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Pest Mole Crickets: Biology & Management Eileen A. Buss, Entomology & Nematology Department, UF/IFAS Whats the problem? Which species are pests? Are there.

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Presentation on theme: "Pest Mole Crickets: Biology & Management Eileen A. Buss, Entomology & Nematology Department, UF/IFAS Whats the problem? Which species are pests? Are there."— Presentation transcript:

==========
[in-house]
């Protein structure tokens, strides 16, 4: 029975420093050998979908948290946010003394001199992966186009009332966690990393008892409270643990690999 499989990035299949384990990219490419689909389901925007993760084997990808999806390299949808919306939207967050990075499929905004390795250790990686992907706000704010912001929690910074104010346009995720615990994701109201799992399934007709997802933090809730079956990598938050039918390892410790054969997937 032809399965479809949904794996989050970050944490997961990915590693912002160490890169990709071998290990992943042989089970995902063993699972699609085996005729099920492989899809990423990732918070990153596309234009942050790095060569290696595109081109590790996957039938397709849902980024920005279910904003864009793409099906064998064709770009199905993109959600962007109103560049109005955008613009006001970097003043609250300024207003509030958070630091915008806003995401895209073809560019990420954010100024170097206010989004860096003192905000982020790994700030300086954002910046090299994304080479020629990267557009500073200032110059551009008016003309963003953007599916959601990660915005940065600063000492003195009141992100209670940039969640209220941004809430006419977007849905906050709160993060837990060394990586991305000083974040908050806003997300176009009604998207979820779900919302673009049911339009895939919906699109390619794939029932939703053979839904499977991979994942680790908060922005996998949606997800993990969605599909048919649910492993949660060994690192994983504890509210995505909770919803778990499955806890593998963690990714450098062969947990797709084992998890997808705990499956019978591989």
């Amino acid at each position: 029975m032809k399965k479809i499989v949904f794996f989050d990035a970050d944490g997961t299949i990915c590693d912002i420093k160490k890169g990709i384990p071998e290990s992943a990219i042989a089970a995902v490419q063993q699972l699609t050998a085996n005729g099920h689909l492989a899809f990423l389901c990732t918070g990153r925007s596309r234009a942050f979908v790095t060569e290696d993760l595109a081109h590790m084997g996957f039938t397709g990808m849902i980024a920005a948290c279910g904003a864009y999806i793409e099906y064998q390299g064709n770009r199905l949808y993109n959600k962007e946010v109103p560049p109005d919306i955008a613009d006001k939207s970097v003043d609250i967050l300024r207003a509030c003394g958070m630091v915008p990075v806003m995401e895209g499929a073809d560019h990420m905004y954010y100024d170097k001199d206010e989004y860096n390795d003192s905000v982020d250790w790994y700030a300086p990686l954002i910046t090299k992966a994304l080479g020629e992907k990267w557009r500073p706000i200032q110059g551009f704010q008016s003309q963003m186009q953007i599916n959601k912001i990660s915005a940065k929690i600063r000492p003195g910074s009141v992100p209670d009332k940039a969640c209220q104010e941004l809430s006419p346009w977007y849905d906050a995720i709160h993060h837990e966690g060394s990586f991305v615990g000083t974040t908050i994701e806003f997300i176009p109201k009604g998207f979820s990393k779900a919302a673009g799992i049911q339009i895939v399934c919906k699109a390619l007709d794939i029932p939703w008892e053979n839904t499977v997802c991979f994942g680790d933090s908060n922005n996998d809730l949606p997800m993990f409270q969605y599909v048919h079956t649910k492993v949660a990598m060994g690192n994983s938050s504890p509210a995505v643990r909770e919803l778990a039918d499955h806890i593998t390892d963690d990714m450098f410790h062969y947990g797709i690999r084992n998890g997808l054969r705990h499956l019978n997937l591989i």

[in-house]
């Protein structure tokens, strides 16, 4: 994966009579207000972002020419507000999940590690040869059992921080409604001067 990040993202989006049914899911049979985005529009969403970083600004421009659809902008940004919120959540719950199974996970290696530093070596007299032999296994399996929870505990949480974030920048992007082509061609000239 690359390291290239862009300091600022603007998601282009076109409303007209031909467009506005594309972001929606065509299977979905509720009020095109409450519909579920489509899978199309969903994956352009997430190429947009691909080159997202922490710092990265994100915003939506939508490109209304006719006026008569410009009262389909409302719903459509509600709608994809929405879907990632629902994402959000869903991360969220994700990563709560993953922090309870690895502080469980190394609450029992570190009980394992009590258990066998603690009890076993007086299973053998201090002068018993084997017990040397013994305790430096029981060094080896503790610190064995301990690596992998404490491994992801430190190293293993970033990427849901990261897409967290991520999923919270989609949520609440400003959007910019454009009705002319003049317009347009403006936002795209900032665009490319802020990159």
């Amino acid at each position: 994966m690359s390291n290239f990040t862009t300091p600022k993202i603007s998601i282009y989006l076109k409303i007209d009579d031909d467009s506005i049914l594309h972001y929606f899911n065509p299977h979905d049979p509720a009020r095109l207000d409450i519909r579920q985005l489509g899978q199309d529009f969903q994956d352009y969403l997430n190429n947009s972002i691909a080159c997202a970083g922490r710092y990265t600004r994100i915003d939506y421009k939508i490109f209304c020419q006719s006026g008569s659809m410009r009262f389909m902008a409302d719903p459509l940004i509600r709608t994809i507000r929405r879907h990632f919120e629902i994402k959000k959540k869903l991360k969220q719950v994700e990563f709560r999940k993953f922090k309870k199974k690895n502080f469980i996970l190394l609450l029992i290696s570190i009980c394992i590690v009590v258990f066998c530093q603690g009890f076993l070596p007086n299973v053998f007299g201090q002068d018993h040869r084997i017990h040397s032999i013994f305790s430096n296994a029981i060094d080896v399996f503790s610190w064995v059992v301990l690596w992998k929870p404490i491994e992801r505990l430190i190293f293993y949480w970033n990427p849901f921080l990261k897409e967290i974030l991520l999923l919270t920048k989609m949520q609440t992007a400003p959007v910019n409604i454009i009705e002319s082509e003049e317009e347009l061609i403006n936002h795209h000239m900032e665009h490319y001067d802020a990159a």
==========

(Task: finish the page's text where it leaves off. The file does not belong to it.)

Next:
1 Pest Mole Crickets: Biology & Management Eileen A. Buss, Entomology & Nematology Department, UF/IFAS Whats the problem? Which species are pests? Are there natural controls? When should I apply insecticides? Why are they bothering me? 1 4 Mole crickets tunnel in the soil and feed on plant roots, especially grasses. Damage in pastures (Fig. 1) reduces forage production and contributes to bahiagrass decline. Root and stem injury on vegetable plants (Fig. 2) reduces plant growth and crop yields. Mole crickets reduce the aesthetics and playability of grass on golf courses and athletic fields (Fig. 3). Sod farms cannot lift quality grass that has a weak root system caused by tunneling damage (Fig. 4). Adult mole crickets are attracted to lights left on at night (Fig. 5) and moist soil (Fig. 6). They disperse by flying in the spring and fall, and by tunneling large distances at night. They feed on nearly all grass species, but prefer bahiagrass and bermudagrass. The three pest species arrived in the early 1900s by hitchhiking on ballast in ships. They now occur throughout the southeastern U.S. 56 The three pest mole crickets species (tawny, southern, and shortwinged mole crickets) can be identified three ways: wing length, pronotum pattern, and dactyl spacing. Wing length. As adults, tawny and southern mole cricket wings are as long as their bodies. The wings on shortwinged mole crickets are less than half as long as their body. Pronotum pattern. A distinctive color pattern is just behind the head. See Fig. 7 for the tawny mole cricket, Fig. 8 for the southern mole cricket, and Fig. 9 for the shortwinged mole cricket patterns. Dactyls. Dactyls are the tooth-like claws on the front legs, and the space between them is important. Tawny mole crickets have a V-shaped dactyl space (Fig. 10), and southerns and shortwings have U- shaped dactyl spaces (Figs. 11, 12) The best time to control mole crickets with insecticides is just after egg hatch in late spring or early summer, when the nymphs are young. The best way to time an application is to do a soap flush (Fig. 21). Mix 1-2 TBSP of lemon liquid dish soap in a gallon of water and pour it over the damaged area. Wait 1-3 minutes, and the mole crickets will come to the surface. By using a soap flush, you can determine the size and species of mole crickets. If you collect an adult female mole cricket in the spring, cut open her abdomen and feel her eggs. If they are soft, then she hasnt started laying eggs. If they are hard like a BB, then she is ready to lay eggs. Peak egg hatch will be several weeks later. Many insecticides are available to control mole crickets. Consult your local Cooperative Extension office, or visit for specific recommendations Researchers found several natural enemies in South America, where the pest mole crickets originated, and released them in the U.S. to naturally suppress mole cricket populations. A parasitic wasp, Larra bicolor, feeds on nectar (Fig. 13) and then lays an egg on an adult mole cricket. The larva hatches and feeds externally on the adults body (Fig. 14). The Brazilian red-eyed fly, Ormia depleta, listens to adult mole cricket songs, and lays live larvae on adult mole crickets that it finds (Fig. 15). The larvae feed internally, then exit the body and pupate in the soil (Fig. 16). The larvae of a predatory beetle, Pheropsophus aequinoctialis, feed on mole cricket eggs, but the adults are general scavengers (Figs. 17, 18). However, this beetle is still in quarantine and has not been released outside. Insect-parasitic nematodes (Fig. 19) can be purchased and applied on infested land. Applications should be done when adults are present, from February to March, or September to October. They enter a mole cricket through the spiracles (breathing tubes) or mouth, release bacteria that kill the pest, feed on the bacteria, and reproduce inside the mole cricket (Fig. 20). Applications should be made late in the day, with lots of water. These nematodes do not damage plants


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